Platt Perspective on Business and Technology

Acquisitions and divestitures 6: exit strategies and the sale and acquisition of complete businesses 3

Posted in startups, strategy and planning by Timothy Platt on April 24, 2013

This is my sixth installment in a series in which I look at acquisitions and divestitures and related processes, and examine businesses from a very modular prospective as to how value is created and sustained (see Business Strategy and Operations – 2, postings 358-362 for Parts 1-5.)

I began a discussion of exit strategy-based complete business divestitures in Part 4 where I introduced three test case scenarios that collectively illustrate some of the core issues involved here. To briefly recap and orient from there and for purpose of clarifying this posting, I repeat that:

• Scenario 1 represented sale of an established business by an owner who seeks to step away from it to retire.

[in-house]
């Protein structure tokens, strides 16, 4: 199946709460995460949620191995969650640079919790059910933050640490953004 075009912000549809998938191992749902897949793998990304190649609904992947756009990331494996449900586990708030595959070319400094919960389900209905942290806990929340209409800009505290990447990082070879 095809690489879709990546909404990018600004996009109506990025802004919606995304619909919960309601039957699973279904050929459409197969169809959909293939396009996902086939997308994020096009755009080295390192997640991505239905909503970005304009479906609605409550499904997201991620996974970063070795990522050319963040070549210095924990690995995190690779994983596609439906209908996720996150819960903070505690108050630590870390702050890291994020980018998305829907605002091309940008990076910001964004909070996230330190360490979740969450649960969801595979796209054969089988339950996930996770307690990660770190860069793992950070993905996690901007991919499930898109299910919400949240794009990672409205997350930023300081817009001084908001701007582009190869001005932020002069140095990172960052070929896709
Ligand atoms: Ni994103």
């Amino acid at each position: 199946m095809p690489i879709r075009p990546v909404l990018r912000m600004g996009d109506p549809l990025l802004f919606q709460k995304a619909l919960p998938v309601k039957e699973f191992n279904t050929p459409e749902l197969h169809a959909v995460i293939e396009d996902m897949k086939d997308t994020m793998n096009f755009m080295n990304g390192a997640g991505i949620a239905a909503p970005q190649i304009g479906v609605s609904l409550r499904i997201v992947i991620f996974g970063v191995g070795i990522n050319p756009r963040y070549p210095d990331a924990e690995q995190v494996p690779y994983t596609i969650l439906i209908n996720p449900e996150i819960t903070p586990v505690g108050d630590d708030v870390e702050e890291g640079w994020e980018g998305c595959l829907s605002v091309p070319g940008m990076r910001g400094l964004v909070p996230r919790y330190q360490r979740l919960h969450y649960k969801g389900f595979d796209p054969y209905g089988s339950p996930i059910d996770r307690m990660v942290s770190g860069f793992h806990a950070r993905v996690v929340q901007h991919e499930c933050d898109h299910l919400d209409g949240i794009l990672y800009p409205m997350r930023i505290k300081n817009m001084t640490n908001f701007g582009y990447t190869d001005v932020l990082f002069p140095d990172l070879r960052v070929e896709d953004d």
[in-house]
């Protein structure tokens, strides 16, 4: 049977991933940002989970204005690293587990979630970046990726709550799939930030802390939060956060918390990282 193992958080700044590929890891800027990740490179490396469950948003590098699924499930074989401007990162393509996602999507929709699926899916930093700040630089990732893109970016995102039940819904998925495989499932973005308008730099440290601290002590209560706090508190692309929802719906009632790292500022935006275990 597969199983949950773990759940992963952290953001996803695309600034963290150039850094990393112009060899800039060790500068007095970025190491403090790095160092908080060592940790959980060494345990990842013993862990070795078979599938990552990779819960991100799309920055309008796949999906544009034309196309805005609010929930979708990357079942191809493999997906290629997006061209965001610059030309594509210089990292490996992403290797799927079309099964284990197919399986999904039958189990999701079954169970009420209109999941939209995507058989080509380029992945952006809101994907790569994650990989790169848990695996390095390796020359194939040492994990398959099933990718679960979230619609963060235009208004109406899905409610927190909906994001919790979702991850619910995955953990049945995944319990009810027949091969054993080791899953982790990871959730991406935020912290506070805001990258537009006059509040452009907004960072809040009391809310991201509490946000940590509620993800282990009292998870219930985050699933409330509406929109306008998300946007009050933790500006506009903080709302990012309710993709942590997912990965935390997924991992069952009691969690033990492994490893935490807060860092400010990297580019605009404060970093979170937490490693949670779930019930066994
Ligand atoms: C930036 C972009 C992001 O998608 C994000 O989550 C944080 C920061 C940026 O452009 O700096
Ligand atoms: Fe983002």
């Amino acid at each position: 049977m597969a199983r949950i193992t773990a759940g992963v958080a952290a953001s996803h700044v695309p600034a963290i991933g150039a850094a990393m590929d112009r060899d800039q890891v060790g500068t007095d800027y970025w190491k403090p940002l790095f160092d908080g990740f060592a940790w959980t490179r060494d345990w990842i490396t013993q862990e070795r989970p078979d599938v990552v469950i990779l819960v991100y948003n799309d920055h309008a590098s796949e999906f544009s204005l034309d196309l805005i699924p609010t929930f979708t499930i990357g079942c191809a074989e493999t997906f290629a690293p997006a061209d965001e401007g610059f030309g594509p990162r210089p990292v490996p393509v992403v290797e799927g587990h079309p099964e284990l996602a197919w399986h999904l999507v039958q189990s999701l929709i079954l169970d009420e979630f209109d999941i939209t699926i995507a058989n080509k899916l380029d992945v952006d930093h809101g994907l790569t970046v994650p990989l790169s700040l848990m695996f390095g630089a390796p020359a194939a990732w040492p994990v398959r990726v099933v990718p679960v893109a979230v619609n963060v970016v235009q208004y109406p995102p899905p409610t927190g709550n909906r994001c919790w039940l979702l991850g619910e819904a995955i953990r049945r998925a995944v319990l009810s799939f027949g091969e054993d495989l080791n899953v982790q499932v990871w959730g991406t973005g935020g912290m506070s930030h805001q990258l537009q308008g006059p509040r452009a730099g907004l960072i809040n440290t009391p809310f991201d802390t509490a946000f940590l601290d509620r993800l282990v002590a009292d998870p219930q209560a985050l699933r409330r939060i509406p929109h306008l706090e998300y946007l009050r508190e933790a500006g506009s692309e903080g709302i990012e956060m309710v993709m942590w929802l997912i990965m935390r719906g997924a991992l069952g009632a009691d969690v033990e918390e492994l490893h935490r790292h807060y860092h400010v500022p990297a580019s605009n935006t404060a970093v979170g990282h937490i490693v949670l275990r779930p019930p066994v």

• Scenario 2 represented sale by a serial entrepreneur who builds out new businesses to sell them and with that exit strategy built in as their default, essentially from the beginning.
• Scenario 3 arises when a business owner gets that offer that they cannot refuse and decides to sell because of it.

I briefly addressed the issues of evaluating and selling a business according to Scenarios 1 and 3 in Part 5 and specifically recommend reviewing Parts 4 and 5 of this series as foundation material for what is to follow here. My goal for this posting is to at least briefly analyze and discuss Scenario 2 with its types of divestitures and acquisitions. And I begin there from an operationally and strategically lean and agile business development perspective. (See my two series: Virtualizing and Outsourcing Infrastructure at Business Strategy and Operations, postings 127 and loosely following for its Parts 1-10, and Moving Towards Dynamic Performance Based Business Models as can be found at Startups and Early Stage Businesses as postings 123 and loosely following for its Parts 1-8 for background materials and discussion on lean and agile business planning and execution per se.)